A man by any other name | AspenTimes.com

A man by any other name

Tony VagneurAspen, CO Colorado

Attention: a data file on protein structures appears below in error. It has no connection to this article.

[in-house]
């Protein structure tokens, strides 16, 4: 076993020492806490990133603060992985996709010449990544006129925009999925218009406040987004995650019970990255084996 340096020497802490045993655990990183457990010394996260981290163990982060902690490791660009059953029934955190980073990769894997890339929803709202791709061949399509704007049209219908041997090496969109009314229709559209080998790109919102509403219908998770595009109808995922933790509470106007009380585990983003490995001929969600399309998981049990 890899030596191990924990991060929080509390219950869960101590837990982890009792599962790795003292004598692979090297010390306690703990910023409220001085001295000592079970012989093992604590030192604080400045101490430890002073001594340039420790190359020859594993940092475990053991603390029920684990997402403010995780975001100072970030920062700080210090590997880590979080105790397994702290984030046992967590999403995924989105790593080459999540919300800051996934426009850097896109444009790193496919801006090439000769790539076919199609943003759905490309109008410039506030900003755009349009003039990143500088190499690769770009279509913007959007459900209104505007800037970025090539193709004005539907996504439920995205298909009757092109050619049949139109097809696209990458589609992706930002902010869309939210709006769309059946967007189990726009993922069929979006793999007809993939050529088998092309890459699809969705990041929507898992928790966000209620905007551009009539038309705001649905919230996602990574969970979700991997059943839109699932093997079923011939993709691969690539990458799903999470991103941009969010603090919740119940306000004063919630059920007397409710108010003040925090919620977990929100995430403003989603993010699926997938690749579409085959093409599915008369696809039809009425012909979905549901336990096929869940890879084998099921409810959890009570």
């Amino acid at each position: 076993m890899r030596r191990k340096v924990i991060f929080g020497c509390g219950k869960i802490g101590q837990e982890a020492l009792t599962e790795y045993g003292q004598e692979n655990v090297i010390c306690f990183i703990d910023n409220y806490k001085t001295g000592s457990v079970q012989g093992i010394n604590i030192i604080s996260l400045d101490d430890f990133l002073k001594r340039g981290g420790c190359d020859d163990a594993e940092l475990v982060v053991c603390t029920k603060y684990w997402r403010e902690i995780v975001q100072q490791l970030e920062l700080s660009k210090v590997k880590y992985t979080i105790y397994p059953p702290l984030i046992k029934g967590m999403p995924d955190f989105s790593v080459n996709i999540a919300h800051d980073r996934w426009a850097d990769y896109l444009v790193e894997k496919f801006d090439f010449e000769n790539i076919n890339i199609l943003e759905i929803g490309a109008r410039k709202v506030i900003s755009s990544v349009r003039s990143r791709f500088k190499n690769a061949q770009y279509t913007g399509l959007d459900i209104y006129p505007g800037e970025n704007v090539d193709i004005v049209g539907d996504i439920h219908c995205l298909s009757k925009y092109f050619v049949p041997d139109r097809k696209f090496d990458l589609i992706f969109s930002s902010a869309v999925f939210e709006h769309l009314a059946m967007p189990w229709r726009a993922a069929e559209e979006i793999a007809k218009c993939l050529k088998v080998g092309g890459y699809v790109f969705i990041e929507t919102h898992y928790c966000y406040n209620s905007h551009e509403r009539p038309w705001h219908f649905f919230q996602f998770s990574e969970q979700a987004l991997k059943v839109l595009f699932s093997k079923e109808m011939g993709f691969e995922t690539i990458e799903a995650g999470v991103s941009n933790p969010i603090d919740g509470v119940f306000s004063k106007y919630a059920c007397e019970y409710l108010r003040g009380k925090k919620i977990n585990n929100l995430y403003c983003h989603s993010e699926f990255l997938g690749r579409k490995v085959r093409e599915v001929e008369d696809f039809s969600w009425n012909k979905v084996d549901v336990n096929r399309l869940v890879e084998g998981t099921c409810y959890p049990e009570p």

The summer of my high school graduation, I took to running with a wisp of a girl named Margot. I don’t suppose there was anything particularly remarkable about our relationship, other than we had an affinity for each other that only lost souls could understand. I’ll never forget her petite figure and tan legs, nor will I ever forget that she began calling me “Tony Spumoni the Ice Cream Man” the moment we hooked up.Names are us, basically, but what do they really mean? In my younger years, I was called Tony Baloney, T-Bone, Woody Creek Wop, Lover Boy, A. J., and the one we all get at some point – Hey You, with or without accompanying expletives!More than once on a group expedition, I’ve necessarily bivouacked within earshot of an amorous couple and feel foolish repeating the names they’ve used in reference to each other or their genitalia. Suffice it to say that Wookums, Diddlewunt and Patootie are totally meaningless to everyone but those using them (over and over again), thinking their tent provides the same level of privacy as their own bedrooms.The most unforgettable horse I’ve ever had, Tudor’s Prince, will forever be just Willie, and my current big horse, Easy Money Driftwood, sent to me with the reasonable moniker, Drifter, has somehow become Big Dog. Donald, whom many of you know to be the twin of Daisy, and whose name I tried for years to change to Jingles, has always been Dr. D when he and I’ve had a personal conversation. And Billy, a tall paint horse we’re trying out with an eye to buying, has inexplicably become Little Duck.As a college sophomore, my daughter informed me that she was going to get a dog and name him Earl. Well, hell, why not. Make the dog fit the name. In this case, it worked remarkably well, and it’s impossible to imagine that Earl could be named anything else. Lauren’s already named her next dog, but we’ll save that one as a surprise, if and when he shows up.Dads have the distinction (as do Moms) of completely generic names. I’m still a sucker for a tiny voice hollering, “Dad,” and feel foolish when I instinctively turn toward the sound. However, if my daughter (as a young ‘un) couldn’t get my attention in a crowd, she would call for me using my first name, or that failing, used my entire name. It worked incredibly well, although sometimes, after hearing my full name used, someone a few persons away could be overheard to say, “Is that SOB here?”Back in my corporate days, a sexy young lady from the regional office and I danced naked on the Woody Creek Tavern bar during an after-hours party (OK, we kept our boots on). I didn’t see her again until a couple of months later at a gathering of several hundred in Minneapolis, whereupon she confidently hooked her arm in mine, clearly glad to see me. Blame it on what you will – bad memory, confusion in the crowd – but however momentary, the look in my eyes revealed that I didn’t exactly remember who she was. There was some whispered name-calling, a hurt look on her face that I can still see, and that was that. With an uneasiness that’s too easily explained, I recognize that I will never be able to forget her name, not again.My ski patrol nickname was, from the beginning, “TV,” thanks to Robin Perry. Nothing could be simpler and immune to variation, I thought, until fellow patrolman Ed Cross started calling me “Tubes.” Go figure.Tony Vagneur has been called a lot of names, some he doesn’t even understand. Read him here on Saturdays and send comments to ajv@sopris.net


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